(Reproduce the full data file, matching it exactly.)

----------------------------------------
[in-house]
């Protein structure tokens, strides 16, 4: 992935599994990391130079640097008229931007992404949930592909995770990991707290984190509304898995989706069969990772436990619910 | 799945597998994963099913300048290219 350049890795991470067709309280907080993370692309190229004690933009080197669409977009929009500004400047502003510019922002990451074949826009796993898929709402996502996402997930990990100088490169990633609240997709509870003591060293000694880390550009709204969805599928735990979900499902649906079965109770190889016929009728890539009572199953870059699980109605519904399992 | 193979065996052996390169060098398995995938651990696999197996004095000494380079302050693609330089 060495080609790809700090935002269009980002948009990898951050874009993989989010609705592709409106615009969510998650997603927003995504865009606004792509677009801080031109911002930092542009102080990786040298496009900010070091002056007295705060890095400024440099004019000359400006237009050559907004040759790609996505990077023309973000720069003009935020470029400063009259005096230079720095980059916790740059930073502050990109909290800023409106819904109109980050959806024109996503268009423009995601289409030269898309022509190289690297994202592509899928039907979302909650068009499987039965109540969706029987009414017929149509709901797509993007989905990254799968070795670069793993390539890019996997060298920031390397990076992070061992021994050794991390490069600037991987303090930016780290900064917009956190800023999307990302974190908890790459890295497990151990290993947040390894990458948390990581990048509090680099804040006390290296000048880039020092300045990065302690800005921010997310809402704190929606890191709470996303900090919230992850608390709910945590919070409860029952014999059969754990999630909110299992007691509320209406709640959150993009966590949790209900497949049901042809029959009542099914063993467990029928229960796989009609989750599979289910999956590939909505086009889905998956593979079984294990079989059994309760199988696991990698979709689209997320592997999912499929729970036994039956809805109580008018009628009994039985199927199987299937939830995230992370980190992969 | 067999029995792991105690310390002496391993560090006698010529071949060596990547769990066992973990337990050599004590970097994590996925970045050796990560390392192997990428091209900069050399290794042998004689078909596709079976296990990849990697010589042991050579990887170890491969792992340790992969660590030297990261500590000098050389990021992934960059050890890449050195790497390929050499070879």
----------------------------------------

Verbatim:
[in-house]
């Protein structure tokens, strides 16, 4: 992935599994990391130079640097008229931007992404949930592909995770990991707290984190509304898995989706069969990772436990619910 | 799945597998994963099913300048290219 350049890795991470067709309280907080993370692309190229004690933009080197669409977009929009500004400047502003510019922002990451074949826009796993898929709402996502996402997930990990100088490169990633609240997709509870003591060293000694880390550009709204969805599928735990979900499902649906079965109770190889016929009728890539009572199953870059699980109605519904399992 | 193979065996052996390169060098398995995938651990696999197996004095000494380079302050693609330089 060495080609790809700090935002269009980002948009990898951050874009993989989010609705592709409106615009969510998650997603927003995504865009606004792509677009801080031109911002930092542009102080990786040298496009900010070091002056007295705060890095400024440099004019000359400006237009050559907004040759790609996505990077023309973000720069003009935020470029400063009259005096230079720095980059916790740059930073502050990109909290800023409106819904109109980050959806024109996503268009423009995601289409030269898309022509190289690297994202592509899928039907979302909650068009499987039965109540969706029987009414017929149509709901797509993007989905990254799968070795670069793993390539890019996997060298920031390397990076992070061992021994050794991390490069600037991987303090930016780290900064917009956190800023999307990302974190908890790459890295497990151990290993947040390894990458948390990581990048509090680099804040006390290296000048880039020092300045990065302690800005921010997310809402704190929606890191709470996303900090919230992850608390709910945590919070409860029952014999059969754990999630909110299992007691509320209406709640959150993009966590949790209900497949049901042809029959009542099914063993467990029928229960796989009609989750599979289910999956590939909505086009889905998956593979079984294990079989059994309760199988696991990698979709689209997320592997999912499929729970036994039956809805109580008018009628009994039985199927199987299937939830995230992370980190992969 | 067999029995792991105690310390002496391993560090006698010529071949060596990547769990066992973990337990050599004590970097994590996925970045050796990560390392192997990428091209900069050399290794042998004689078909596709079976296990990849990697010589042991050579990887170890491969792992340790992969660590030297990261500590000098050389990021992934960059050890890449050195790497390929050499070879």